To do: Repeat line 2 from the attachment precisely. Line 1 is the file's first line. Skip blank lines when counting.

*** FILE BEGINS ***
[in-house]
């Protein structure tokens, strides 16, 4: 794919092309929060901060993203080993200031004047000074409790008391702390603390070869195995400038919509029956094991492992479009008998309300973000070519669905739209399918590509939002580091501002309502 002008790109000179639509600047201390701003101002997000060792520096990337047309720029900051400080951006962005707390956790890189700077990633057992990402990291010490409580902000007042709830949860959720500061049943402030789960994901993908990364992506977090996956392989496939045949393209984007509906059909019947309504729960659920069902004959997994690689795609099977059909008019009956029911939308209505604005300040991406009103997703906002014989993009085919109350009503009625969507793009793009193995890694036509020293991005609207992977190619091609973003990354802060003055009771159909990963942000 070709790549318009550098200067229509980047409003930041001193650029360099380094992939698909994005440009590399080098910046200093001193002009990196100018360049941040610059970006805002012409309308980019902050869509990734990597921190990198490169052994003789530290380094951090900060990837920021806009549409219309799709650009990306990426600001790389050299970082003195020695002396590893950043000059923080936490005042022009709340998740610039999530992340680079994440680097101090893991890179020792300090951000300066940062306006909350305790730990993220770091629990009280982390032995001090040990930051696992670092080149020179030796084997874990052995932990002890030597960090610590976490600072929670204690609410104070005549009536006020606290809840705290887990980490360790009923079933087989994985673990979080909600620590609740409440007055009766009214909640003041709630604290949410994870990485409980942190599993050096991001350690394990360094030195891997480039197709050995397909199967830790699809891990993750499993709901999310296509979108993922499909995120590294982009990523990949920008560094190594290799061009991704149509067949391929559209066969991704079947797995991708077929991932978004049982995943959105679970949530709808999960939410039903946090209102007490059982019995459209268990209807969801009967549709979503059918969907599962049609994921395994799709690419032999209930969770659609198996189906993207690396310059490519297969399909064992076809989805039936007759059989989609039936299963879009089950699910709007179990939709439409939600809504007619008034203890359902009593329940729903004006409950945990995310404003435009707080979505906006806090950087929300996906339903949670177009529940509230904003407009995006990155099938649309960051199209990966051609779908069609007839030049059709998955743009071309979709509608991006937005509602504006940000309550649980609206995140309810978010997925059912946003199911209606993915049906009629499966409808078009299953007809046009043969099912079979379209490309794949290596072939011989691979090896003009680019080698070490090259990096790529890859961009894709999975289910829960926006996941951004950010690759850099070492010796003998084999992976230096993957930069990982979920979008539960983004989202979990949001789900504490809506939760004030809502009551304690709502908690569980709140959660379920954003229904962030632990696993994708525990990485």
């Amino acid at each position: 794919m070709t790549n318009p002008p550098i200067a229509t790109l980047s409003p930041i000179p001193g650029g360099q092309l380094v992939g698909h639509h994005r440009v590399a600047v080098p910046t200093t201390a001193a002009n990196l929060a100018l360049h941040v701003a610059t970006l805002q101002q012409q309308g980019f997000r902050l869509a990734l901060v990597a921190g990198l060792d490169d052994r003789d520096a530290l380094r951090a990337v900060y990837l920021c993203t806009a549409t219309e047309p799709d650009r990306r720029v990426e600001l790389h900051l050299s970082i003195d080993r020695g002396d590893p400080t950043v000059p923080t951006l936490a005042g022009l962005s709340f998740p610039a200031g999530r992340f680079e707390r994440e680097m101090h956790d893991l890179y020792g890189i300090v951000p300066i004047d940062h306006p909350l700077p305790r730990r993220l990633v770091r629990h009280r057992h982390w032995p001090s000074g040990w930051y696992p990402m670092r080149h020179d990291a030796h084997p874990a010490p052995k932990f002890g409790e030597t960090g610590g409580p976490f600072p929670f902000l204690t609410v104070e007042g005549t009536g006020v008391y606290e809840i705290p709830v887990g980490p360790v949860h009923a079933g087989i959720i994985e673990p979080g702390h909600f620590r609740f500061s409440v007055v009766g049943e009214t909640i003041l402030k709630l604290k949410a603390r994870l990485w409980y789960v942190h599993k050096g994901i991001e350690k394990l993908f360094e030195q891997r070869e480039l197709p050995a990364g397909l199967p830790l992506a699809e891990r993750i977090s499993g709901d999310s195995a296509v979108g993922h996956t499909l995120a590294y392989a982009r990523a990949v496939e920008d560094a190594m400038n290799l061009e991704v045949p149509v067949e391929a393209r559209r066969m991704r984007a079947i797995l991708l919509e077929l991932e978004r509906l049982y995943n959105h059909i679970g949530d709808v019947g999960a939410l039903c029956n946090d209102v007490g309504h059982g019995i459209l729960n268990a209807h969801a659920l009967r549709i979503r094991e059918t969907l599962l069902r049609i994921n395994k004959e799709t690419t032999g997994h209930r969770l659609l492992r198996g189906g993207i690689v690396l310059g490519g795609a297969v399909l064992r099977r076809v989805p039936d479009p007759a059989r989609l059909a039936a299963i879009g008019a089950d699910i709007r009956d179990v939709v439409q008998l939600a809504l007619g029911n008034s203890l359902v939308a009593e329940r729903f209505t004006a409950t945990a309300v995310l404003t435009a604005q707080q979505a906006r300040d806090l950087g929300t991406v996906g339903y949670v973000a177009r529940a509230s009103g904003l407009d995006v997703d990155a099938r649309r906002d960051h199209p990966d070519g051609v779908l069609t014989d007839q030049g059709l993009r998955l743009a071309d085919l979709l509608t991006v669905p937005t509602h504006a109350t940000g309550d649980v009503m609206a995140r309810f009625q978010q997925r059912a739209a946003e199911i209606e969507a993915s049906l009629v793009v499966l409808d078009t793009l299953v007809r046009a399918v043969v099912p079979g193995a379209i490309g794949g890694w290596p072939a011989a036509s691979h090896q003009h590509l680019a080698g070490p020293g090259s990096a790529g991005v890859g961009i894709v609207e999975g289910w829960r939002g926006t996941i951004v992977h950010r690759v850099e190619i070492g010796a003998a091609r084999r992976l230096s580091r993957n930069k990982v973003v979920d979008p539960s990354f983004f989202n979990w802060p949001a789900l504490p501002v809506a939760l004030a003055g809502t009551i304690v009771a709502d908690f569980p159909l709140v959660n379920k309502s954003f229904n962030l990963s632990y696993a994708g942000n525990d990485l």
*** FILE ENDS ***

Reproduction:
């Protein structure tokens, strides 16, 4: 794919092309929060901060993203080993200031004047000074409790008391702390603390070869195995400038919509029956094991492992479009008998309300973000070519669905739209399918590509939002580091501002309502 002008790109000179639509600047201390701003101002997000060792520096990337047309720029900051400080951006962005707390956790890189700077990633057992990402990291010490409580902000007042709830949860959720500061049943402030789960994901993908990364992506977090996956392989496939045949393209984007509906059909019947309504729960659920069902004959997994690689795609099977059909008019009956029911939308209505604005300040991406009103997703906002014989993009085919109350009503009625969507793009793009193995890694036509020293991005609207992977190619091609973003990354802060003055009771159909990963942000 070709790549318009550098200067229509980047409003930041001193650029360099380094992939698909994005440009590399080098910046200093001193002009990196100018360049941040610059970006805002012409309308980019902050869509990734990597921190990198490169052994003789530290380094951090900060990837920021806009549409219309799709650009990306990426600001790389050299970082003195020695002396590893950043000059923080936490005042022009709340998740610039999530992340680079994440680097101090893991890179020792300090951000300066940062306006909350305790730990993220770091629990009280982390032995001090040990930051696992670092080149020179030796084997874990052995932990002890030597960090610590976490600072929670204690609410104070005549009536006020606290809840705290887990980490360790009923079933087989994985673990979080909600620590609740409440007055009766009214909640003041709630604290949410994870990485409980942190599993050096991001350690394990360094030195891997480039197709050995397909199967830790699809891990993750499993709901999310296509979108993922499909995120590294982009990523990949920008560094190594290799061009991704149509067949391929559209066969991704079947797995991708077929991932978004049982995943959105679970949530709808999960939410039903946090209102007490059982019995459209268990209807969801009967549709979503059918969907599962049609994921395994799709690419032999209930969770659609198996189906993207690396310059490519297969399909064992076809989805039936007759059989989609039936299963879009089950699910709007179990939709439409939600809504007619008034203890359902009593329940729903004006409950945990995310404003435009707080979505906006806090950087929300996906339903949670177009529940509230904003407009995006990155099938649309960051199209990966051609779908069609007839030049059709998955743009071309979709509608991006937005509602504006940000309550649980609206995140309810978010997925059912946003199911209606993915049906009629499966409808078009299953007809046009043969099912079979379209490309794949290596072939011989691979090896003009680019080698070490090259990096790529890859961009894709999975289910829960926006996941951004950010690759850099070492010796003998084999992976230096993957930069990982979920979008539960983004989202979990949001789900504490809506939760004030809502009551304690709502908690569980709140959660379920954003229904962030632990696993994708525990990485």